For the third time in three years, South Dakota State and Montana State meet on the gridiron.
It’s the best FCS non-conference game of the year, featuring two top-three teams who squared off in the last two semifinals.
Sure, it’s only Week 2. But a game like this has lasting impacts on the FCS playoff and national title picture.
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Can SDSU Deliver On The Hype?
SDSU will have to search the dark corners of other fan message boards if it wants to get any bulletin board material. Certainly, no media is providing it.
“SDSU vs. the field.”
The Jackrabbits are loaded, and are being treated as such by FCS followers. They have a mostly same-look two-deep as last season’s national title squad that outscored its four playoff opponents 168-66.
SDSU now faces the scenario where it will get every opponent’s absolute best shot. Just about every team will treat it like a program-changing opportunity. If the Jacks get beat at some point, opposing players will probably storm the field. Fans may storm the field if it’s on the road. And FCS social media will be tweeting about it from all over the country. That’s what happens when the defending champs get knocked off.
That’s a lot of weight on young men’s shoulders.
How do they handle that pressure? Do they play tight? If they fall behind 10 points in any game, do they feel that weight even more and things snowball? The veteran experience and moxie of the roster suggest this won’t be a problem, even with a different-looking coaching staff. But until you face that weight in the moment, you don’t fully know how you’ll handle it.
Can Montana State Close The Gap?
MSU has been on an incredible run in Brent Vigen’s two seasons as head coach.
The Bobcats reached the 2021 national championship. And after losing a historic senior class, they were even better in 2022 despite falling one round short of their 2021 finish.
But how the Bobcats have lost in the last two brackets created a question of how close are they really to winning a national title.
MSU had a super-talented front seven in 2021 that featured two NFL Draft picks. Yet it allowed 380 rushing yards in a 38-10 loss versus North Dakota State.
MSU had an elite rushing attack in 2022, leading the FCS with 332.4 rushing yards per game entering the semifinals. Yet it ran for only 52 yards on 34 attempts in a 39-18 loss at SDSU.
Now, Tommy Mellott did get hurt early in the NDSU game. And Sean Chambers did get hurt early in the SDSU game. That drastically changed MSU’s offense. But the play in the trenches shaped those ball games more than anything else.
The next step for the Bobcats is to win a national title. We’ll see if they can close the gap on Saturday. Many believe this will be a much tighter game than last year. MSU looks to prove it has reached the upper-upper echelon of the FCS.
Early Playoff Implications
We get a great glimpse early in the season of what the national title picture looks like. Is it a season where SDSU rolls to a second-straight championship? Or can MSU add its name to the race?
The result is going to play a huge role in the playoff seeds.
Seeding and matchups are so crucial in how far a team can advance. The difference between the No. 2 seed and No. 3 seed is massive. Even the No. 3 seed vs. No. 4 seed can be the difference between reaching the title game or losing in the semifinals.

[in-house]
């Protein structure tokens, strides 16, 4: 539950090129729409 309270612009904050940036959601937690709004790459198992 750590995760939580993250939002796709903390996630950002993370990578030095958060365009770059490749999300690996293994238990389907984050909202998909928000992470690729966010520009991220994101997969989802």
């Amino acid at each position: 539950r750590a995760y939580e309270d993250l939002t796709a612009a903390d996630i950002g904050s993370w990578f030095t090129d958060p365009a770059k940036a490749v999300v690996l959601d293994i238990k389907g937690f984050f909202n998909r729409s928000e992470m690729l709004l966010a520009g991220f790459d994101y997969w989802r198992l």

And usually, playoff resumes for the top four seeds are pretty similar.
An early loss for SDSU or MSU doesn’t mean a top-two seed and home-field advantage is out the window. But the Jacks still have five more currently-ranked teams on their schedule. The Bobcats have four, all on the road. Getting a top-two seed with two FCS losses seems unlikely.
Beyond just the win/loss result, the margin of victory could be a factor for the playoff committee come November. Let’s say SDSU wins on Saturday. And let’s say MSU and NDSU finish 10-1 with similar strength of schedules and the same number of ranked wins. If MSU loses by 21 points at SDSU and NDSU loses by seven at SDSU, that could be the difference between who gets the No. 2 seed and who gets the No. 3 seed.
One could make the argument that if SDSU didn’t have to travel to California, then to Pennsylvania, then to Montana during the 2021 playoffs, the game may have played out differently rather than a 35-21 MSU win in the semifinals.
One could argue that if Chambers didn’t get hurt early in last year’s semifinals, and if the field wasn’t as icy for an MSU team that struggled to defend power run teams and offensively relied on getting to the edge with the offensive lineman out in space, that we would have seen a different type of game rather than a 39-18 SDSU blowout win.
SDSU fans ripped anyone on social media who had the lukewarm take of “Hey, the win/loss outcome would have been the same if the weather was fine, but the slippery surface probably tilted the scales toward SDSU even more.”
Yet earlier this week, SDSU head coach Jimmy Rogers said, “You look back at the film and the footing wasn’t always the best. Our guys at times were playing a little bit faster than them. I’m not going to look at that film and say that the weather did not impact that game. The weather did impact that game.”
Regardless, football is football, both teams play under the same conditions, and every team deals with injuries.
No team is at full strength once preseason camp is underway. SDSU may be without All-American MLB Adam Bock. MSU may be without All-Conference OL JT Reed and last week’s starting RB Lane Sumner. But SDSU is loaded at LB, as is MSU at OL and RB.
Rarely do you have two top-notch FCS squads at their full best. But Saturday is pretty dang close to it compared to the last two matchups.
Clear skies, (close to) full health, can’t (make an excuse if you) lose.